Wednesday, April 23, 2008

 

Hilary Clinton Is Winning the Popular Vote

Michael Barone has good posts here and post-Penn about Clinton's popular vote chances. But I think he does it wrong.

Since the popular vote competition is informal, each side will pick its own rules. Mrs. Clinton has said that MIchigan and Florida should count. Florida gives her 288 thousand and Michigan gives her a 90 thousand margin over Uncommitted, though she will point out that it gives her 328 thousand more people than voted for Obama, who wasn't on the ballot. That's 616 thousand from those two states,using Clinton-supporter math.

RealClearPolitics gave Obama a lead of 827 thousand before Pennsylvania. Subtract the 106 thousand that's just attributed to Obama from caucus states but are not actual votes, to get 721 thousand. Subtract Florida and Michigan to get 105 thousand. Now subtract Clinton's 205 thousand margin from Pennsylvania, and she's ahead nationally by 100,000 votes. She doesn't need Porto Rico any more to claim victory.

Which rules to use is debatable. It being debatable is a good argument for judging winners by pre-set rules rather than ex post judgements. Many Democrats prefer ex post judgements, both as a matter of political style (that applies to judicial decisionmaking too) and because they argued for it in the Gore-Florida situation in 2000. Furthermore, in that election they argued for the most expansive rules possible, to count the most people who came to the polls and tried to vote (though as I recall-- I might be wrong-- nobody realized at the time that if the Democrat definition had been adopted, Bush would have won). Here, a primitive one-man one-vote theory would say that Clinton is ahead, because Obama really didn't get any votes in Michigan. To get round that, you'd have to resort to a theory that what should count is who people would have voted for if their candidate had been on the ballot, and that is perilously close to a theory of how people would have voted if Obama had been as much the favorite in January as he is now.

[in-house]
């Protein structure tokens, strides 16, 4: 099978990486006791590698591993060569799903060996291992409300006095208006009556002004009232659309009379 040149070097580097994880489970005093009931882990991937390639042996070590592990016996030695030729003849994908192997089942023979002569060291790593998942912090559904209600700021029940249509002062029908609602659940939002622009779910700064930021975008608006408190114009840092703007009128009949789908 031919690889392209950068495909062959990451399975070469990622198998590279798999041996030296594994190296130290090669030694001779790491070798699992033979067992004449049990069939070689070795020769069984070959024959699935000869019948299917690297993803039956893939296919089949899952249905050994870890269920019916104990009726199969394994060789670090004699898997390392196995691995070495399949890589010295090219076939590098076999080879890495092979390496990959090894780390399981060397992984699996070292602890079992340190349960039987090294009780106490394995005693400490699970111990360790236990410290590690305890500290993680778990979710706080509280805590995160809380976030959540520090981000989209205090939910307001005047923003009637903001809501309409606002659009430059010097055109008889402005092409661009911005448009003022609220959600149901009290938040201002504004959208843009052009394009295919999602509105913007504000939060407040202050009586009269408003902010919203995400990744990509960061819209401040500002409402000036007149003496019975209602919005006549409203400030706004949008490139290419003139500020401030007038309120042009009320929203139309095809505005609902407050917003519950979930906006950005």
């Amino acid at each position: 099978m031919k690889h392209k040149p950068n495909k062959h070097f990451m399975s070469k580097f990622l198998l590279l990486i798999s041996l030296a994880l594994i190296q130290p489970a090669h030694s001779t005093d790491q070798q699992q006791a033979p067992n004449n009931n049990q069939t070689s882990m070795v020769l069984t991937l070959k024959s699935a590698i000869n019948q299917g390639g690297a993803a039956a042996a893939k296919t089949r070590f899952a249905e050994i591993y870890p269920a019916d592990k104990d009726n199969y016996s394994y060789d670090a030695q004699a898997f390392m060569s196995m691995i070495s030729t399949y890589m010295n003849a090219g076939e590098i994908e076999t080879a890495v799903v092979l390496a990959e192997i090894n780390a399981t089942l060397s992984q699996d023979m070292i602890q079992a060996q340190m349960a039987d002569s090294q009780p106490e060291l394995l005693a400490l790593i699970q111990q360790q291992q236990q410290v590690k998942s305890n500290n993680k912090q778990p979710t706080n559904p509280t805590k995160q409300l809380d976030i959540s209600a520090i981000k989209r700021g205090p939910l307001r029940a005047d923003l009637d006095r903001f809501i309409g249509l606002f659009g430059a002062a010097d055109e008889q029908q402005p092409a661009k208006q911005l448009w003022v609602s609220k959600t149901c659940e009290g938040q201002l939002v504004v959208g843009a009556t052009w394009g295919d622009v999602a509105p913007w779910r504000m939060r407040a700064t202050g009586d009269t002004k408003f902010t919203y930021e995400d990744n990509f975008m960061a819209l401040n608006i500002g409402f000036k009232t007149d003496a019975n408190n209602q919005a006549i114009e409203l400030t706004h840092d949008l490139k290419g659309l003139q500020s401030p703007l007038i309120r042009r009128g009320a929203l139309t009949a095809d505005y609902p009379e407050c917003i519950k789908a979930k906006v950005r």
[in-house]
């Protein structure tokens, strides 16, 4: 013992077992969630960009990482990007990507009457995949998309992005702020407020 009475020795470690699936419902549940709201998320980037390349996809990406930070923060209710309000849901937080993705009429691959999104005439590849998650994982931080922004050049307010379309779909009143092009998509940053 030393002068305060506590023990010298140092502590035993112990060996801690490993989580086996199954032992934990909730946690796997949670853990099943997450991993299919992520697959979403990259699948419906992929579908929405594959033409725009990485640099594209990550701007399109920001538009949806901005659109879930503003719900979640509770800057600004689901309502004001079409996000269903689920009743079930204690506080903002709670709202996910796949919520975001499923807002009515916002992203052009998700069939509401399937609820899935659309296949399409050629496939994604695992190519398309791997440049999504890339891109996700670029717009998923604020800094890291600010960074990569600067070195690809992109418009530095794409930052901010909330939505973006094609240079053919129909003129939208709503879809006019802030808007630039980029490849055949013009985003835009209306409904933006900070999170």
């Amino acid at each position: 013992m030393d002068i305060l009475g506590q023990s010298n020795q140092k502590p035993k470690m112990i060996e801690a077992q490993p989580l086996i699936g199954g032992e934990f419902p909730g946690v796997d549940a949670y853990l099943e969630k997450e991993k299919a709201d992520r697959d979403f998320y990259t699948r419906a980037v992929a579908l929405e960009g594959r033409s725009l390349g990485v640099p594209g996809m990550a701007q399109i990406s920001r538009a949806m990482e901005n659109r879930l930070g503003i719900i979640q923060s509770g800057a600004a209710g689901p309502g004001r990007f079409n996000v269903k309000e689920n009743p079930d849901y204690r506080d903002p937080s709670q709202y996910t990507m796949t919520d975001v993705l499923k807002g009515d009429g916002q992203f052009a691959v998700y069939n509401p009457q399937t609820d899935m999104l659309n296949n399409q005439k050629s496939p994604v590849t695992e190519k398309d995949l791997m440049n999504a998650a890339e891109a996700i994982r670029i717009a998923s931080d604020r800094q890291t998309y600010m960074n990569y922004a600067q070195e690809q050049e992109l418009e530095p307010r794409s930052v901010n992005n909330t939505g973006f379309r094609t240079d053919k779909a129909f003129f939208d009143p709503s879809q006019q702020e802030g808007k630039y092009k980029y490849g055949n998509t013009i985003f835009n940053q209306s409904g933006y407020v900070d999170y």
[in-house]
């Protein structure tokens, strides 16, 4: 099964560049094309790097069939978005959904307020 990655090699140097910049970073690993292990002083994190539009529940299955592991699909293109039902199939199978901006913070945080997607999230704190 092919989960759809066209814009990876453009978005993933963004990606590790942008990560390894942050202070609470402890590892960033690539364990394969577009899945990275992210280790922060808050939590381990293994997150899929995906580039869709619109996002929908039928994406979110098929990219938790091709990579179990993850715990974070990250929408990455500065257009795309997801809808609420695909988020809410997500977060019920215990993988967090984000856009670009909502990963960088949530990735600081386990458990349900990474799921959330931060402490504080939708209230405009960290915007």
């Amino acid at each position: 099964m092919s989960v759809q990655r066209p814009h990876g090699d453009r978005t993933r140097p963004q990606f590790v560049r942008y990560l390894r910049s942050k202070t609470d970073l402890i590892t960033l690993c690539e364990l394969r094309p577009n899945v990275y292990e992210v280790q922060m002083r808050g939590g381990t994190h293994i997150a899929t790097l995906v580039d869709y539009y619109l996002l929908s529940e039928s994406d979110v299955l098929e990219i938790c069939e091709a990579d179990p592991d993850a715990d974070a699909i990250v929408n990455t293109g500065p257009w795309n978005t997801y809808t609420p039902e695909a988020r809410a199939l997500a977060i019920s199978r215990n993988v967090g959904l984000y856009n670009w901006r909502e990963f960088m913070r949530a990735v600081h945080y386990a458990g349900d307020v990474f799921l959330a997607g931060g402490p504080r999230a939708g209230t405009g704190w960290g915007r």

I think these popular-vote calculations shouldn't matter and it would be fine for the superdelegates to ignore them. But then I thought it was fine to follow the pre-set rules in Florida 2000 too. The Democrats think differently, so they have a big problem-- and it is a problem not unrelated to their political philosophy, so we shouldn't feel it's unfair that they have it.

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